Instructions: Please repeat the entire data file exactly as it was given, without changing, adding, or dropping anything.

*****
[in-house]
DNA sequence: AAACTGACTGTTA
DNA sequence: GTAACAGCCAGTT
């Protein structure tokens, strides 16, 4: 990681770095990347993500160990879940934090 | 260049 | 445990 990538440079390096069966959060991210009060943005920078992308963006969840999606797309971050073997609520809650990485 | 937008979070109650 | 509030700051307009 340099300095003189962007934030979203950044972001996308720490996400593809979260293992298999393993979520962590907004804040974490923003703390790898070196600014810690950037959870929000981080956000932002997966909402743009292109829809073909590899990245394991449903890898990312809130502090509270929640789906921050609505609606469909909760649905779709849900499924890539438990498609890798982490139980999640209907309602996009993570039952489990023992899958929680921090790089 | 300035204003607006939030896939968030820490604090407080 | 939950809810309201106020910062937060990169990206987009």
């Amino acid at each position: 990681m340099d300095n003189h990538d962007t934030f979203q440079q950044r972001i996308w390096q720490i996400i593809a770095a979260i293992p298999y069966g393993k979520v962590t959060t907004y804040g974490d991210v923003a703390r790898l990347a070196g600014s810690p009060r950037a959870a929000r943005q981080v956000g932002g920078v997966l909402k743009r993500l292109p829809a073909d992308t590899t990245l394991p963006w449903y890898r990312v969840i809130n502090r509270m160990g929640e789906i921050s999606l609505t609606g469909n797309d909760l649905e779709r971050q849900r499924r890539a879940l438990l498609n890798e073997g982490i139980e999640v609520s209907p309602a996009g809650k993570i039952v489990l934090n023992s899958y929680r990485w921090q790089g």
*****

[in-house]
DNA sequence: AAACTGACTGTTA
DNA sequence: GTAACAGCCAGTT
């Protein structure tokens, strides 16, 4: 990681770095990347993500160990879940934090 | 260049 | 445990 990538440079390096069966959060991210009060943005920078992308963006969840999606797309971050073997609520809650990485 | 937008979070109650 | 509030700051307009 340099300095003189962007934030979203950044972001996308720490996400593809979260293992298999393993979520962590907004804040974490923003703390790898070196600014810690950037959870929000981080956000932002997966909402743009292109829809073909590899990245394991449903890898990312809130502090509270929640789906921050609505609606469909909760649905779709849900499924890539438990498609890798982490139980999640209907309602996009993570039952489990023992899958929680921090790089 | 300035204003607006939030896939968030820490604090407080 | 939950809810309201106020910062937060990169990206987009």
């Amino acid at each position: 990681m340099d300095n003189h990538d962007t934030f979203q440079q950044r972001i996308w390096q720490i996400i593809a770095a979260i293992p298999y069966g393993k979520v962590t959060t907004y804040g974490d991210v923003a703390r790898l990347a070196g600014s810690p009060r950037a959870a929000r943005q981080v956000g932002g920078v997966l909402k743009r993500l292109p829809a073909d992308t590899t990245l394991p963006w449903y890898r990312v969840i809130n502090r509270m160990g929640e789906i921050s999606l609505t609606g469909n797309d909760l649905e779709r971050q849900r499924r890539a879940l438990l498609n890798e073997g982490i139980e999640v609520s209907p309602a996009g809650k993570i039952v489990l934090n023992s899958y929680r990485w921090q790089g």